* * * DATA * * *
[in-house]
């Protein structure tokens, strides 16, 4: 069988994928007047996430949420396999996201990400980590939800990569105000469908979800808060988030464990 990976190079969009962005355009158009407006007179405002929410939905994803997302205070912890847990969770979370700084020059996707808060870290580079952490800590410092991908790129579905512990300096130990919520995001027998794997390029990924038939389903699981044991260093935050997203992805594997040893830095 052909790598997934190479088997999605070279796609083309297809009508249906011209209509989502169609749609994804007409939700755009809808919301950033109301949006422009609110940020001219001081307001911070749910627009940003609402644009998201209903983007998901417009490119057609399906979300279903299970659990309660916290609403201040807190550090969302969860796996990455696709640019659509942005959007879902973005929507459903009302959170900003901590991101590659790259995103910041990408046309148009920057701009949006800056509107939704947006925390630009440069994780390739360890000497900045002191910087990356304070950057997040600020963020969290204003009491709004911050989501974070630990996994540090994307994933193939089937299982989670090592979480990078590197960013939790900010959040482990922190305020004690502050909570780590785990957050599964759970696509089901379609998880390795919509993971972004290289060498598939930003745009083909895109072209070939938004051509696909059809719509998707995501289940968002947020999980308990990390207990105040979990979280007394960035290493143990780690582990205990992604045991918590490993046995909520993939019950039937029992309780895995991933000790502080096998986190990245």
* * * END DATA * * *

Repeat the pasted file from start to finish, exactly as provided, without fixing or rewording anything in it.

[in-house]
């Protein structure tokens, strides 16, 4: 069988994928007047996430949420396999996201990400980590939800990569105000469908979800808060988030464990 990976190079969009962005355009158009407006007179405002929410939905994803997302205070912890847990969770979370700084020059996707808060870290580079952490800590410092991908790129579905512990300096130990919520995001027998794997390029990924038939389903699981044991260093935050997203992805594997040893830095 052909790598997934190479088997999605070279796609083309297809009508249906011209209509989502169609749609994804007409939700755009809808919301950033109301949006422009609110940020001219001081307001911070749910627009940003609402644009998201209903983007998901417009490119057609399906979300279903299970659990309660916290609403201040807190550090969302969860796996990455696709640019659509942005959007879902973005929507459903009302959170900003901590991101590659790259995103910041990408046309148009920057701009949006800056509107939704947006925390630009440069994780390739360890000497900045002191910087990356304070950057997040600020963020969290204003009491709004911050989501974070630990996994540090994307994933193939089937299982989670090592979480990078590197960013939790900010959040482990922190305020004690502050909570780590785990957050599964759970696509089901379609998880390795919509993971972004290289060498598939930003745009083909895109072209070939938004051509696909059809719509998707995501289940968002947020999980308990990390207990105040979990979280007394960035290493143990780690582990205990992604045991918590490993046995909520993939019950039937029992309780895995991933000790502080096998986190990245």